Exposure to Respirable Dust and Factors Associated with Abnormal Pulmonary Function among Stone Diggers in Kayole Quarries, Nairobi City County, Kenya.
Mwangi, Fredah Wanjiku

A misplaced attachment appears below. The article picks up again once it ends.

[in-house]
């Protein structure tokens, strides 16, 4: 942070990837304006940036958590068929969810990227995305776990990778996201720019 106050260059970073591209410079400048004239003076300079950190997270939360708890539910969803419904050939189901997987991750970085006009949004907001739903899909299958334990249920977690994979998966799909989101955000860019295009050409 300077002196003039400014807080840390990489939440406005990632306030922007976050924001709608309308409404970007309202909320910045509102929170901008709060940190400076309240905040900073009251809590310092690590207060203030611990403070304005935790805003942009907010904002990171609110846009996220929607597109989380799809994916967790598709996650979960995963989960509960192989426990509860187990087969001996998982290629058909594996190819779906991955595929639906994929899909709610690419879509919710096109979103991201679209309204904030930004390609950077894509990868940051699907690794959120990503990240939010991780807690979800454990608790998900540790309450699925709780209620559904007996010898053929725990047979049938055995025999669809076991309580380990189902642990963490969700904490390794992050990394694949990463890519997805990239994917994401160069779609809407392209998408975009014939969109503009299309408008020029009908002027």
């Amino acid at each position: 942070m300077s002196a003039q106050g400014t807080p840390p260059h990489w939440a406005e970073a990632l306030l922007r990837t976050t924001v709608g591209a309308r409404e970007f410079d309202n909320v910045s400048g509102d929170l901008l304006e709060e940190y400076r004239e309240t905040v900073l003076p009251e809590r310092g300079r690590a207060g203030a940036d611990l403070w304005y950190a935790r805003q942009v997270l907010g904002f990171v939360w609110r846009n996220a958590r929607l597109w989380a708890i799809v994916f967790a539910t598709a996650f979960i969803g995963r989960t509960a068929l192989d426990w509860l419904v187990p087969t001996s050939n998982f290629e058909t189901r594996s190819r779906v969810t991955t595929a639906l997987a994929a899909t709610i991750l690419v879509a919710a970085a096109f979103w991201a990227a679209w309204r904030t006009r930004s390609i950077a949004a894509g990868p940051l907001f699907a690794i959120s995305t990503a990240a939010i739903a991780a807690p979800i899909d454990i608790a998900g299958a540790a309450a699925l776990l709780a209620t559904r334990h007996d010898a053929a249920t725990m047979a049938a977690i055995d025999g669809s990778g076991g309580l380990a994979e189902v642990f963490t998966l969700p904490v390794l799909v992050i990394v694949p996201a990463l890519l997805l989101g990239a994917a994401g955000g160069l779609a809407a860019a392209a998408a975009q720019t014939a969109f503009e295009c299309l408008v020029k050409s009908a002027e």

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Quarrying activities generate huge quantities of dust particles that cause a variety of respiratory illnesses among quarry workers. In Kenya, the quarry industry suffers several constraints: some quarry workers get injured, others get chronic diseases, while some die. Quarry dust control measures are not implemented, and quarry workers are exposed to dust that increases their risk of respiratory diseases. This study assessed occupational exposure to respirable dust and factors associated with abnormal pulmonary function among quarry stone diggers in Mihang’o and Matopeni quarries in Kayole Nairobi City County, Kenya. The study was done in Mihang’o and Matopeni quarries which are mainly involved in stone digging and crushing. An analytical cross-sectional design was used and a sample size of 165 respondents was taken to represent the study population. An interviewer administered semi structured questionnaire was used to assess quarry workers’ respiratory symptoms which were diagnosed by a qualified clinician. Spirometry tests were done by a qualified technician to assess pulmonary function. Respirable dust levels were determined with the aid of a particle counter. Data was analyzed using Statistical Package for Social Sciences (SPSS) version 25. Descriptive statistics like frequency, means were used to summarize data and results were presented in frequency tables and graphs. Chi square tests and logistic regression were done to establish relationships between different variables. T tests were done to compare the means of dust levels in the two quarries. This study found the daily mean levels of PM2.5 and PM10 were higher than the levels recommended by WHO. The prevalence of respiratory symptoms among quarry workers was 24.2%. This study found that 12.7% of the respondents had restrictive pulmonary disorders and 10.3% had obstructive pulmonary disorders. The age of the respondents, presence of respiratory symptoms, years of work experience, nostril covering, and smoking were factors associated with abnormal pulmonary function at (p=<0.05). In conclusion the level of respirable dust (PM2.5 and PM10) in Kayole quarries was three times higher than the daily level of 25 ug/m3 for PM2.5 and 50 ug/m3 for PM10 recommended by WHO, chronic exposure to quarry dust increases the risk of developing respiratory symptoms and abnormal pulmonary function. This study recommended that routine particulate matter monitoring should be done in Nairobi quarries to provide data that can inform decisions on air pollution control actions.